Key takeaways

  • The term 'pressure' has been used in a variety of contexts to describe the status of healthcare systems since long before the COVID-19 pandemic. However, a formal definition of healthcare system pressure (HCSP) is currently lacking.
  • This work developed and tested a novel conceptual framework of HCSP.
  • HCSP occurs when the demand determining the utilised capacity of a resource exceeds its usable capacity.
  • Responses to HCSP include expansion of capacity in anticipation of pressure or as a pressure-mitigating action.
  • HCSP can be measured using direct metrics of utilisation of each resource, or indirect metrics of the impact of pressure.
  • Our framework has the potential to improve understanding of HSCP and may aid future decision-making on the use of interventions that prevent and mitigate pressure.

The COVID-19 pandemic demonstrated the consequences of resource scarcity within healthcare systems. The term ‘pressure’ has been invoked to describe the challenges faced, from overall healthcare system impacts to specific units, resources, and financial aspects.

We found a need for a formal conceptualisations of pressure within healthcare settings. Following a literature review, we defined HCSP as the scenario where the demand determining the utilised capacity of a resource surpasses its usable capacity. Responses to HCSP involve expanding capacity either in anticipation of pressure or as a pressure-mitigating action. The framework introduces the option to measure HCSP using direct metrics of resource use or indirect metrics reflecting the impact of pressure.

To validate the framework’s usefulness, we interviewed healthcare professionals focusing on respiratory syncytial virus (RSV) and Clostridioides difficile infections as case studies infections. The results upheld the comprehensiveness of our framework as a tool to describe pressure and responses to it.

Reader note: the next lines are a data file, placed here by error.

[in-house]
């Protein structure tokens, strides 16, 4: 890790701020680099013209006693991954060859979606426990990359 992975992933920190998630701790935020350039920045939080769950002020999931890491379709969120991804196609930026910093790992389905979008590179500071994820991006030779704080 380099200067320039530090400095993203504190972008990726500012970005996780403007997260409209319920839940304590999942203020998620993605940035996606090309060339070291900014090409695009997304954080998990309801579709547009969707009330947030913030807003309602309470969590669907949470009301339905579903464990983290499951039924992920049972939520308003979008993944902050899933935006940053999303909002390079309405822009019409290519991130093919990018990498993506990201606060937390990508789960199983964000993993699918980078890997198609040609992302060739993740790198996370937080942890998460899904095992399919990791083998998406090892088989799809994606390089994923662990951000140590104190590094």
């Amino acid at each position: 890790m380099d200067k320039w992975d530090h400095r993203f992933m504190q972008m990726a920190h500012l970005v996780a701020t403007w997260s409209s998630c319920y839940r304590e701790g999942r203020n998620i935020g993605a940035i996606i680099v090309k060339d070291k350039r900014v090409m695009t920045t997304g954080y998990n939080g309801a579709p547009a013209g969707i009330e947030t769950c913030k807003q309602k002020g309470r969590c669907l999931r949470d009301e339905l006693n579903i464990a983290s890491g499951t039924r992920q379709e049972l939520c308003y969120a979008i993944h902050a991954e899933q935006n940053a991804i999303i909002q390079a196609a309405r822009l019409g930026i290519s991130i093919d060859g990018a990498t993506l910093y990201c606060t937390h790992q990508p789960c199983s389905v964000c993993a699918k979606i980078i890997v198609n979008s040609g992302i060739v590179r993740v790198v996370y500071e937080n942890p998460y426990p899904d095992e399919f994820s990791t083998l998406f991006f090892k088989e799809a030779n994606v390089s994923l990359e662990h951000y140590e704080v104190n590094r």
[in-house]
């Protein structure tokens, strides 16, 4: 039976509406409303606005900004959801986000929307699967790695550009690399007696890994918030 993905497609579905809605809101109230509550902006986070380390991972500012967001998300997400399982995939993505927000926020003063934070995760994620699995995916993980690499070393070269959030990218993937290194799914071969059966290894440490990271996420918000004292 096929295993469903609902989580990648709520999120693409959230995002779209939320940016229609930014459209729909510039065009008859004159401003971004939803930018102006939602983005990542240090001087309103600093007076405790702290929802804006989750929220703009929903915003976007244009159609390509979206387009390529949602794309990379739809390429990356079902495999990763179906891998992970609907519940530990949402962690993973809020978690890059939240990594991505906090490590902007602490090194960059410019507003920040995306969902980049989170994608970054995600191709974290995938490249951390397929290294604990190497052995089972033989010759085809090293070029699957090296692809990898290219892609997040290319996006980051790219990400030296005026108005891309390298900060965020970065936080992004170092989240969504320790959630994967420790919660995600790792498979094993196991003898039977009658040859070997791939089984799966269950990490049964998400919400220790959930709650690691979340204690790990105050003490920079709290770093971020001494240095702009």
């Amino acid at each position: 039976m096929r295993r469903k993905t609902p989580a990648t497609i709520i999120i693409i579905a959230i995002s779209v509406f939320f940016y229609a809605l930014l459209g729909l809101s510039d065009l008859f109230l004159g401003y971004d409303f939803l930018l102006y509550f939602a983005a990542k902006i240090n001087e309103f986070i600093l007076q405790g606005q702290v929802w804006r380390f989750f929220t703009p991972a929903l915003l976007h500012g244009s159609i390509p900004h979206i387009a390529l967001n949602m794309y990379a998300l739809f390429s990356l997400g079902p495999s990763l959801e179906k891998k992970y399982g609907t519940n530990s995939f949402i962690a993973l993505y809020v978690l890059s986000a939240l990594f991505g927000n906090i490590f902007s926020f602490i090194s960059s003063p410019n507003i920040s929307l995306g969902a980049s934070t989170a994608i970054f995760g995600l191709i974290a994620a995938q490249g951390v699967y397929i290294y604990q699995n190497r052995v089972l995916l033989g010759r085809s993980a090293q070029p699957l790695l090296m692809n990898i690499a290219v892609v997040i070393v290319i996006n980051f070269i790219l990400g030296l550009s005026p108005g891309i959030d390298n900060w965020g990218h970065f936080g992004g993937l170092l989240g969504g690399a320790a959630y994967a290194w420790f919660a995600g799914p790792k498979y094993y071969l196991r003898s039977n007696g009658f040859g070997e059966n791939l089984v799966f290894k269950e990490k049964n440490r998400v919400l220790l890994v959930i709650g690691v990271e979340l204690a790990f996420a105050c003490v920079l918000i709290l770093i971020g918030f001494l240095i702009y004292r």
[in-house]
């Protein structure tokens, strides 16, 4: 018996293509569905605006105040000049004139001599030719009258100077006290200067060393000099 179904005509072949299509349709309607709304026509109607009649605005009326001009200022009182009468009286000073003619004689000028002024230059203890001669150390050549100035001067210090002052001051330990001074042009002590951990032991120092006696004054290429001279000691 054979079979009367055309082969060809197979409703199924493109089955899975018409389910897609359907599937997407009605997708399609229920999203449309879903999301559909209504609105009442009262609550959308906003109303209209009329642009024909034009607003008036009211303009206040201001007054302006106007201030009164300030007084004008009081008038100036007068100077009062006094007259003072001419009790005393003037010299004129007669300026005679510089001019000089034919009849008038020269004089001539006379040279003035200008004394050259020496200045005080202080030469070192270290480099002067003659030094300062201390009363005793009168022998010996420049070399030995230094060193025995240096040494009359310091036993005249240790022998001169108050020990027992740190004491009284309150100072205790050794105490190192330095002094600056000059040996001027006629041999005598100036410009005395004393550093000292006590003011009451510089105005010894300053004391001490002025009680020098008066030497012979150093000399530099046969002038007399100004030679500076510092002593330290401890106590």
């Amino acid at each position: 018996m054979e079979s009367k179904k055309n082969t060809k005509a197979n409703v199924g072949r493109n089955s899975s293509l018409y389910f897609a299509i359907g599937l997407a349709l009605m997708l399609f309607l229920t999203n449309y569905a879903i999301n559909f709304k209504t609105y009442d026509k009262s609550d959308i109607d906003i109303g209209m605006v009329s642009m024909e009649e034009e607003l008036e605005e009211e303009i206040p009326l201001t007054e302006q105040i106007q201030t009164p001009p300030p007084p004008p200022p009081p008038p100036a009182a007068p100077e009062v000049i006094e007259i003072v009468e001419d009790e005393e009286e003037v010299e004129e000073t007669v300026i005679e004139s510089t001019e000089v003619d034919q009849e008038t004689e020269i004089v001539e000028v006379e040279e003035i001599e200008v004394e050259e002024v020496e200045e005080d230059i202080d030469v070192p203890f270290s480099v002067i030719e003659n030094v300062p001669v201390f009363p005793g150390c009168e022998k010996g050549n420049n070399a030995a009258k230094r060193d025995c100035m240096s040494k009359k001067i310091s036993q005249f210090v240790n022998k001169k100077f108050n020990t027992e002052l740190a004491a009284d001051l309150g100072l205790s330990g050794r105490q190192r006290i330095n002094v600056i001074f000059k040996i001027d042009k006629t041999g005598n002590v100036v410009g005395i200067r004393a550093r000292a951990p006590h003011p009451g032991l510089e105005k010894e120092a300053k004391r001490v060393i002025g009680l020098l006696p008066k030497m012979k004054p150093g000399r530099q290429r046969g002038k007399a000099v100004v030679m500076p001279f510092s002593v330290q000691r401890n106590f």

Figure 1 Conceptual Framework of HCSP

Conceptual framework of HCSP

The framework establishes a shared language for policy and decision-makers to systematically define, address, and measure the impact of HCSP as Figure 1 shows. Furthermore, it offers valuable insights for future decision-making, particularly supporting Health Technology Assessment (HTA) bodies in measuring the value of health technologies that can prevent and mitigate pressure.

In conclusion, our conceptual framework for HCSP provides a foundational step towards a more systematic understanding of pressure in healthcare systems, especially in the context of infectious diseases. It calls for further research on metrics and data that enable effective measurement of pressure, contributing to informed decision-making and improved healthcare system performance.

This report, ‘Developing a conceptual framework of healthcare system pressure’, was commissioned and funded by Pfizer Inc.